Figure 2: Effect of atorvastatin on the expression of FFA1, PDX-1, and NeuroD in INS-1 cells. (a) qRT-PCR assay analysis of FFA1 expression in INS-1 cells treated with different concentrations of atorvastatin for 24 h. (b and c) Western blot assay analysis of FFA1 expression in INS-1 cells treated with different concentrations of atorvastatin for 24 h. (d) qRT-PCR assay analysis of PDX-1 expression in INS-1 cells treated with different concentrations of atorvastatin for 24 h. (e) qRT-PCR assay analysis of BETA2/NeuroD expression in INS-1 cells treated with different concentrations of atorvastatin for 24 h. (f, g, and h) Western blot assay analysis of PDX-1 and BETA2/NeuroD expression in INS-1 cells treated with different concentrations of atorvastatin for 24 h. β-Actin was detected as control. Each experiment was repeated at least three times. and compared to 0 μM atorvastatin treatment.
3.3. Pioglitazone Prevented the Impairment of Insulin Secretion Induced by Atorvastatin in INS-1 Cells

As shown in Figure 1(b), treatment with atorvastatin (2 μM and 20 μM) for 24 h markedly reduced KSIS in INS-1 cells, respectively. Moreover, administration of pioglitazone for 24 h at the concentration of 10 μM significantly prevented the reduction in KSIS induced by 20 μM atorvastatin () (Figure 3(b)). In addition, administration of 10 μM pioglitazone enhances the mRNA expression of insulin reduced by atorvastatin in INS-1 cells () (Figure 3(f)).

Figure 3: Effect of atorvastatin, pioglitazone, and FFA1-PLC signaling pathway inhibitors on basal insulin secretion and potassium-stimulated insulin secretion in INS-1 cells. (a) Administration of 10 μM pioglitazone for 24 h preserved the increased basal insulin secretion by 20 μM atorvastatin. (b) Administration of 10 μM pioglitazone for 24 h prevented the reduction in potassium-stimulated insulin secretion induced by 20 μM atorvastatin. (c) FFA1 antagonist 2 μM GW1100 significantly reduced the potassium-stimulated insulin secretion after 24 h of incubation. (d) Knockdown of FFA1 using siRNA significantly reduced the potassium-stimulated insulin secretion. Atorvastatin and FFA1 siRNA together also decreased the potassium-stimulated insulin secretion. (e) The preventive effect of pioglitazone on the atorvastatin-induced impairment of insulin secretion was abolished by knockdown of FFA1 using siRNA or the PLC inhibitor U-73122 in INS-1 cells. (f) qRT-PCR assay analysis of insulin expression in INS-1 cells treated with atorvastatin, pioglitazone, FFA1 siRNA, and U-73122 for 24 h. β-Actin was detected as control. Negative control siRNA (NC-siRNA) was used for cell transfection as negative control to rule out any nonspecific effects that the siRNA transfection might have on insulin. Values presented are the deviations of three independent experiments. and compared to control. compared to 20 μM atorvastatin treatment alone. and compared to atorvastatin and pioglitazone treatment together.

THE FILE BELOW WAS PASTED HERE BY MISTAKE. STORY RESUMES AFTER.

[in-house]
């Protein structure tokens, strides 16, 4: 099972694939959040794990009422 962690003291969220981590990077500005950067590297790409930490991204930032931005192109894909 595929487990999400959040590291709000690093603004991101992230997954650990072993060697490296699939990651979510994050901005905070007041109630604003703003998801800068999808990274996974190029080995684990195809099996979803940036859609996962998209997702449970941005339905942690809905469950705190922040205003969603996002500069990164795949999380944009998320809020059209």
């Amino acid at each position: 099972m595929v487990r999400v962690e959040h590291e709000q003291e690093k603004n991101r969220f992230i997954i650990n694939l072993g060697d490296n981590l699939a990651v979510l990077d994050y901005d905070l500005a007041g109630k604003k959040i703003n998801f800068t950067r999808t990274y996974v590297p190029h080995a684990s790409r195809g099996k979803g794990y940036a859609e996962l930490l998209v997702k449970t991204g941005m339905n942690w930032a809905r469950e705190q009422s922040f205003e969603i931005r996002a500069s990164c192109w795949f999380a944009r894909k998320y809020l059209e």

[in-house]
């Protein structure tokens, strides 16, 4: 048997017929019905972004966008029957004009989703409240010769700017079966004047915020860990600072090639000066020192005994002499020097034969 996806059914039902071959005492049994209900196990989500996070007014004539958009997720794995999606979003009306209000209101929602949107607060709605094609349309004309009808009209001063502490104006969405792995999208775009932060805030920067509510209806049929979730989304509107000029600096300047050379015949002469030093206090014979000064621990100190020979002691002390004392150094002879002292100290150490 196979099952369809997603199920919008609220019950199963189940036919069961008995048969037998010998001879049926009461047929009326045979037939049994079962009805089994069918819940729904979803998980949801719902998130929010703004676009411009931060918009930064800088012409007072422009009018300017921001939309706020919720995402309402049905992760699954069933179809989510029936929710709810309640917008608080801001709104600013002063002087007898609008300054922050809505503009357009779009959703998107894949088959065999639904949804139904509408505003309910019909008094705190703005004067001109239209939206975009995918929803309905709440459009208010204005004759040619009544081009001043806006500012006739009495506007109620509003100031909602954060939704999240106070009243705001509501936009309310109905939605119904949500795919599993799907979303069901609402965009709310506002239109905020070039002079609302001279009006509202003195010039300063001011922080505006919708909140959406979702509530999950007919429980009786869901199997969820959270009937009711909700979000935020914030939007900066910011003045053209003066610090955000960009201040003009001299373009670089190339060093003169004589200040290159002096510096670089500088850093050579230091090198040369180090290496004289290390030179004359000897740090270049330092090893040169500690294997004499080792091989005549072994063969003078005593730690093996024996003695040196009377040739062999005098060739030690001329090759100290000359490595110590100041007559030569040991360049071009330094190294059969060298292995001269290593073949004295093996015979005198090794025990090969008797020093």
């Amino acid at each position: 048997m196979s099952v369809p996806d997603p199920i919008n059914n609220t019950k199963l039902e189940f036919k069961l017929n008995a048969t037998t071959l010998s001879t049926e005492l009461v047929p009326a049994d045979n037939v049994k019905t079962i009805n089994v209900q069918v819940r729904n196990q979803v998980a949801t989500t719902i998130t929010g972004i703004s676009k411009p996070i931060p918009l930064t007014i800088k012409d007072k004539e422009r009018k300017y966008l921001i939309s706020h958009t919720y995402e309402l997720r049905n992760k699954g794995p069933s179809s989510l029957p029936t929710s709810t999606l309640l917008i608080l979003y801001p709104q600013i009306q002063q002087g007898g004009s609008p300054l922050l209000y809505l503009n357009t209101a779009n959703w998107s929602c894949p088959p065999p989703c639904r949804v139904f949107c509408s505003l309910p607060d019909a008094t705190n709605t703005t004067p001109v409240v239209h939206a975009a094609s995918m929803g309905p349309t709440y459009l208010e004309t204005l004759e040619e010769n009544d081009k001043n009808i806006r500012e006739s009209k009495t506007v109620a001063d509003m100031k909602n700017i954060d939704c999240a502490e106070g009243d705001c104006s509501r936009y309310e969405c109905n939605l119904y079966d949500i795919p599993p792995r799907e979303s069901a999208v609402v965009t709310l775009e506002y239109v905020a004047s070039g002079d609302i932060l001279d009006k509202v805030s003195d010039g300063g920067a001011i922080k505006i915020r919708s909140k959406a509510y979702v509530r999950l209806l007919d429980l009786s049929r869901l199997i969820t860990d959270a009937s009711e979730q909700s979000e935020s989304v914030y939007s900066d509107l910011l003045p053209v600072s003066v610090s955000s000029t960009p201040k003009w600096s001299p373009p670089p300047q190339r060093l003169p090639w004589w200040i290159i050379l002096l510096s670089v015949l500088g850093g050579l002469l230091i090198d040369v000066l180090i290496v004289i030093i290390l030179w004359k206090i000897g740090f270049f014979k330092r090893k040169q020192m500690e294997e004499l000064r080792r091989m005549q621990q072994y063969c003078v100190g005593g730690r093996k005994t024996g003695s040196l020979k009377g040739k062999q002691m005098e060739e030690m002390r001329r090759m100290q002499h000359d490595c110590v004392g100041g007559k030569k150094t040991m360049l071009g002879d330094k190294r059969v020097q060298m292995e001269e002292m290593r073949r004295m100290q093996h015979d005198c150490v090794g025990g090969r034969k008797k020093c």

3.4. Pioglitazone Enhanced the Expression of FFA1, PDX-1, and BETA2/NeuroD Reduced by Atorvastatin in INS-1 Cells

In this study, atorvastatin exposure to INS-1 cells for 24 h decreased the mRNA and protein expression of FFA1 () (Figures 2(a)2(c)) as compared to the control in a dose-dependent manner, implying that atorvastatin impaired insulin secretion involving FFA1 and the subsequent cascade reaction in INS-1 cells. Administration of 10 μM pioglitazone inhibited the reduction of FFA1 mRNA expression () (Figure 4(a)) and protein expression () (Figures 4(b) and 4(c)). Furthermore, administration of 10 μM pioglitazone enhances the mRNA and protein expression of PDX-1 () (Figures 5(b), 5(d) and 5(f)) and BETA2/NeuroD () (Figures 5(c)5(e)) reduced by 20 μM atorvastatin in INS-1 cells.

Figure 4: Pioglitazone increased FFA1 expression reduced by atorvastatin in INS-1 cells. (a) qRT-PCR assay analysis of FFA1 expression in INS-1 cells treated with atorvastatin and pioglitazone for 24 h. (b and c) Western blot assay analysis of FFA1 expression in INS-1 cells treated with atorvastatin and/or pioglitazone for 24 h. β-Actin was detected as control. Each experiment was repeated at least three times. compared to 0 μM atorvastatin and 0 μM pioglitazone treatment. compared to 20 μM atorvastatin treatment alone.